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February 21, 2014 4:44 PM Conservative Celebrity Unbound

By Ed Kilgore

Commenting on the angst regularly endured by conservatives over the outrageous remarks periodically made by their celebrity pals (most recently Ted Nugent with his description of the President of the United States as a “subhuman mongrel”) Think Progress’ Alyssa Rosenberg (soon to be recognized as one of the top popular culture critics of her generation when she moves to WaPo next month!) offers some advice. This part was especially interesting:

There’s no point in recruiting a celebrity spokesman if you’re going to end up constantly apologizing for horrible things they say. Ted Nugent may have a constituency-there’s a reason he remains on the National Rifle Association’s board-but he makes many more headlines for racial remarks about President Obama than for articulate arguments against gun regulation that convince mass audiences. If what you want from celebrities is an opportunity to double down on the worldview your constituents already share, that’s one thing. But if you want to use their public profile to draw in people who aren’t already acquainted with your message, then for goodness sakes, don’t be afraid to talk about what the most effective version of that message might look like! It’s important to remember that the entertainment industry gets just as much out of appearing engaged in politics and policy as politicians and policymakers do from recruiting them. So in keeping with my first piece of advice, it’s smart for conservatives who are dealing with celebrities to remember that they have messaging expertise and policy knowledge that’s genuinely valuable to their more-famous soon-to-be mouthpieces.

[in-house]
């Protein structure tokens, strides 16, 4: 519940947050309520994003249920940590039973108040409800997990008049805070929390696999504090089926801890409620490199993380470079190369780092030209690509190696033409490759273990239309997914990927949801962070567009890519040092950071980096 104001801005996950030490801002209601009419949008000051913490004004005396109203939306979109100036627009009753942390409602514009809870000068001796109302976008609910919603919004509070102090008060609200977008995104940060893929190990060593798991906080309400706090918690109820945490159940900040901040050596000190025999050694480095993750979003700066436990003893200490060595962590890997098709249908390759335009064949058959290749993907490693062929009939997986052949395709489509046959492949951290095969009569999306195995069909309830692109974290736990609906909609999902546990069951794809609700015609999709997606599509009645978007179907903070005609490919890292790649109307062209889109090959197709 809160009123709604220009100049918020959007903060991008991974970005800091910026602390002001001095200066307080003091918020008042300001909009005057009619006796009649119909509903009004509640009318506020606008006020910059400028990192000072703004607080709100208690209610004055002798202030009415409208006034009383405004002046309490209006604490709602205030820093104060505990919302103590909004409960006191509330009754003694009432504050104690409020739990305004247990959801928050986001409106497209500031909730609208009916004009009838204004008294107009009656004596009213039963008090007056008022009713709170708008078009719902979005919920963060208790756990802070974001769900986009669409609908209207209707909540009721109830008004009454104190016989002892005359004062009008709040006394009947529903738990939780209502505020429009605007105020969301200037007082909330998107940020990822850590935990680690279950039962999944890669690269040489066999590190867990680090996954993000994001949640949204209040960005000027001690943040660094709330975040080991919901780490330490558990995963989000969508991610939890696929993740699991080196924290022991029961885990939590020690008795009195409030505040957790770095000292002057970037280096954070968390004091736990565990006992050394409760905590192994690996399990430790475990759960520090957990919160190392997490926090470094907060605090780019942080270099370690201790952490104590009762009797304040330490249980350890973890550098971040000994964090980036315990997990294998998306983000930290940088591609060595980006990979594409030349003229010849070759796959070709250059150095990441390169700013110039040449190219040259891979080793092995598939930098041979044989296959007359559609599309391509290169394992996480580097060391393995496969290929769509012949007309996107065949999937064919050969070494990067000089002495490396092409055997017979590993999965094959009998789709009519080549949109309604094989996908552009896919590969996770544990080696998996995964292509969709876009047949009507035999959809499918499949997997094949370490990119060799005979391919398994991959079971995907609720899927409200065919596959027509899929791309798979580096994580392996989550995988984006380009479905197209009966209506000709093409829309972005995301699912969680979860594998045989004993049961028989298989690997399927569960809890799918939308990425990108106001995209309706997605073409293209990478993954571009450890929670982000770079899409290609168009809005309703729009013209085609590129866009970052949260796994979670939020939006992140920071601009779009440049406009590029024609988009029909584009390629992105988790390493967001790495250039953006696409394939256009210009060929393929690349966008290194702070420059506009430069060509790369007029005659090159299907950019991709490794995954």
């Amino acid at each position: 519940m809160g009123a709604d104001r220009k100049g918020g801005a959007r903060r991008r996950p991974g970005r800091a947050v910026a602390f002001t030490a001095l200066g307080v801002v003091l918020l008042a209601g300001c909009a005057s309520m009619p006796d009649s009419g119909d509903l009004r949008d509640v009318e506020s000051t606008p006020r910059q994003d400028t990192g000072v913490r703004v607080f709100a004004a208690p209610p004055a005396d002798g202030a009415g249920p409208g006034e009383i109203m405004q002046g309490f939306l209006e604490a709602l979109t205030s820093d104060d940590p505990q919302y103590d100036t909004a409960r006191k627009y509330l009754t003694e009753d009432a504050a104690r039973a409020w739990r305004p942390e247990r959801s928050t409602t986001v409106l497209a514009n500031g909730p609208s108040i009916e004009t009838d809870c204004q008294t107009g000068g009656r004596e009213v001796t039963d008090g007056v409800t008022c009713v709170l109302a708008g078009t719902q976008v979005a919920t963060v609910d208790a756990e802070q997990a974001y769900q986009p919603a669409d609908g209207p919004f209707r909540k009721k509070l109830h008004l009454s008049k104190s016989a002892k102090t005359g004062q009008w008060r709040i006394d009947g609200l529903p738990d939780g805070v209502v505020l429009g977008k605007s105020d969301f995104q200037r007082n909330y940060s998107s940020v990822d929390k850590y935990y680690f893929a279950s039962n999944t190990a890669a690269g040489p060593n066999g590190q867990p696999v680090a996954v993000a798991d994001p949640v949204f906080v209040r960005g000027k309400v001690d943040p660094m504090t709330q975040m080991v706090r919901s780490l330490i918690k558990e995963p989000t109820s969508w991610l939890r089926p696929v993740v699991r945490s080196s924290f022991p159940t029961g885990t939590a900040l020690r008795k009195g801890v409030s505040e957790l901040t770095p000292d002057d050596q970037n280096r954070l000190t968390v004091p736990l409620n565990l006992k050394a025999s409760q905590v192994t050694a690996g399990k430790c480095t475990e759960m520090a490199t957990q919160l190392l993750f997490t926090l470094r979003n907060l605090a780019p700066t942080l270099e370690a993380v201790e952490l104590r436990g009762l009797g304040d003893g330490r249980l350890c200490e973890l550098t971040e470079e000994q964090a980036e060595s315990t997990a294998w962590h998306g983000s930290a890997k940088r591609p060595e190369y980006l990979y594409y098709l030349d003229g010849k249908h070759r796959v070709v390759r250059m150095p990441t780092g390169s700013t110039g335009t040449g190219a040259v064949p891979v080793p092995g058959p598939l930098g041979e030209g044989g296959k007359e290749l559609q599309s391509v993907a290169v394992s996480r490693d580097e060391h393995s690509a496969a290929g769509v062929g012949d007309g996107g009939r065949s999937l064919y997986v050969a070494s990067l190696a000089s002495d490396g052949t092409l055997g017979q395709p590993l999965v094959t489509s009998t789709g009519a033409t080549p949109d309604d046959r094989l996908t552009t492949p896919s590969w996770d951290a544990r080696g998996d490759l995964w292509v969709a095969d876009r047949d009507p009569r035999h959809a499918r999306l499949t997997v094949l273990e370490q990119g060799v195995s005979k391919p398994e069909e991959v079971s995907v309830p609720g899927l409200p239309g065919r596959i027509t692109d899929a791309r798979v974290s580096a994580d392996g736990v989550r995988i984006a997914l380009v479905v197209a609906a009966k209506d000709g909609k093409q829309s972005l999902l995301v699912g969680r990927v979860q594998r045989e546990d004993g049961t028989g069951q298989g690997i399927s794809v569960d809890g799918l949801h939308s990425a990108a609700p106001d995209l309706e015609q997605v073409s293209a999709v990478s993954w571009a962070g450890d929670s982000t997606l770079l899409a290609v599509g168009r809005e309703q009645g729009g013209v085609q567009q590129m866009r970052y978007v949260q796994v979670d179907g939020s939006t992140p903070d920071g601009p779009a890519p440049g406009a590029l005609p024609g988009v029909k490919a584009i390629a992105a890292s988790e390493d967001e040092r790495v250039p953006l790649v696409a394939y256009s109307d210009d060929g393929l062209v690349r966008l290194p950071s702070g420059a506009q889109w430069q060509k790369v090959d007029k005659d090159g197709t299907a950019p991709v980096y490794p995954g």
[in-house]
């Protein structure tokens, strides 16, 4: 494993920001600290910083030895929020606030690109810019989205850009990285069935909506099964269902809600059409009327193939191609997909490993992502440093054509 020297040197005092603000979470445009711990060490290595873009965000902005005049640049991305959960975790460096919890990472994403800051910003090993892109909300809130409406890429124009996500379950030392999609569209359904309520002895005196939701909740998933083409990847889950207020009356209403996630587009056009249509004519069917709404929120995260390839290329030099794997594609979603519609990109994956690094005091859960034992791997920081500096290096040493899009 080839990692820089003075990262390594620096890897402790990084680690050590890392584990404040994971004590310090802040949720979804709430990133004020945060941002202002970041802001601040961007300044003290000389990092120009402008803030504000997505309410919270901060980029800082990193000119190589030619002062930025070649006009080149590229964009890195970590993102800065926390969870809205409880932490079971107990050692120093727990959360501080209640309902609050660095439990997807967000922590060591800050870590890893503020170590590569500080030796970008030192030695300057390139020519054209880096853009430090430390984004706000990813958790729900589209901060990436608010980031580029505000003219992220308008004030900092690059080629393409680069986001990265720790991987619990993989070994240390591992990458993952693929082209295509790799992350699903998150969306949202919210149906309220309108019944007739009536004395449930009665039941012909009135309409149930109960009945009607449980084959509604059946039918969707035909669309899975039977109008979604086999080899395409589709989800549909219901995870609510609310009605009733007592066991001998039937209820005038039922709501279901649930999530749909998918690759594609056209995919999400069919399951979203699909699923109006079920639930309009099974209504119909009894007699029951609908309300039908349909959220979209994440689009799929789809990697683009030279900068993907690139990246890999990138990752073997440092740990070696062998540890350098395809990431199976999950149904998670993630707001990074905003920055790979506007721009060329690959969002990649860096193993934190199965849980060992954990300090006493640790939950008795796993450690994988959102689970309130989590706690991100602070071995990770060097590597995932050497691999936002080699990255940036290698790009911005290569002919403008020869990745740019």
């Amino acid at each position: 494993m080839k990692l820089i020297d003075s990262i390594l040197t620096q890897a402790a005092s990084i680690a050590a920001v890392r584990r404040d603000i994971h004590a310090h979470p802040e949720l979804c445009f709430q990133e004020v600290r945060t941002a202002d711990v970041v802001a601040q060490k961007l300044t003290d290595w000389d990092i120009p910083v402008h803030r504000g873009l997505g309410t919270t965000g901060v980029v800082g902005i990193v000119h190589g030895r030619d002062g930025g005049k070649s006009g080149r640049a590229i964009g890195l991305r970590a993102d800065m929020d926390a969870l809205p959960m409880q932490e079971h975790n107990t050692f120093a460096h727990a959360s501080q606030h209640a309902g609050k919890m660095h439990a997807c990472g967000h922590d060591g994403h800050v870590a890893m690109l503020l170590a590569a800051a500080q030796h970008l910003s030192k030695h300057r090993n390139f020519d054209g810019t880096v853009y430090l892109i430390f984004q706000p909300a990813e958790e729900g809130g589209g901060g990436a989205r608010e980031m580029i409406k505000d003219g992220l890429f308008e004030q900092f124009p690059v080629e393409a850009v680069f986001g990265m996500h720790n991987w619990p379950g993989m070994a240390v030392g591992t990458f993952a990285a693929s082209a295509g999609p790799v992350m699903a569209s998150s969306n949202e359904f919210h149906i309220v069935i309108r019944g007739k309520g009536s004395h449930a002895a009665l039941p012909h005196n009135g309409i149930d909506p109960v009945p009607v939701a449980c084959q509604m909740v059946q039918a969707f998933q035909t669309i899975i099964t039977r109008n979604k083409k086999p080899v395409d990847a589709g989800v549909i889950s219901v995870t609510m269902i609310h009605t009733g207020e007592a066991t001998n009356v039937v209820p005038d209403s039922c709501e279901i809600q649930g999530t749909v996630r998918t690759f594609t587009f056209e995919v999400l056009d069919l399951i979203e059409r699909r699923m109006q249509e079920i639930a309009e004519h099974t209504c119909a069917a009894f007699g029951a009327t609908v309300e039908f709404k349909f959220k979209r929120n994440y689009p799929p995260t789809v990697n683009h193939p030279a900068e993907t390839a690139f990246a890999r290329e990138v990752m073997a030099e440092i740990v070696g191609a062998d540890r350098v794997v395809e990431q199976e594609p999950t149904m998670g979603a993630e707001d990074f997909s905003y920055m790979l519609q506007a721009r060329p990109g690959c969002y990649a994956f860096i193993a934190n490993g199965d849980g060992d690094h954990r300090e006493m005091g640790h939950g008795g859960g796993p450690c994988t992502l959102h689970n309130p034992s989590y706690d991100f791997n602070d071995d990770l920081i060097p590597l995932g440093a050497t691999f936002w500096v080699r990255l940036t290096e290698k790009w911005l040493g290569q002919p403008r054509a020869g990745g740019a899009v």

It is funny that for all their disdain for Hollywood and its role in destroying the moral fiber of youth, conservatives tend to go all gooey inside when handling their celebrities. The most famous example was Clint Eastwood at the 2012 GOP convention; it’s hard to imagine Democrats giving some actor a super-prime-time slot on the precious final night of a national convention and then letting him or her wander up on stage and say any damn thing that comes to mind. I guess that’s a particular perk of being a conservative celebrity.

Ed Kilgore is a contributing writer to the Washington Monthly. He is managing editor for The Democratic Strategist and a senior fellow at the Progressive Policy Institute. Find him on Twitter: @ed_kilgore.

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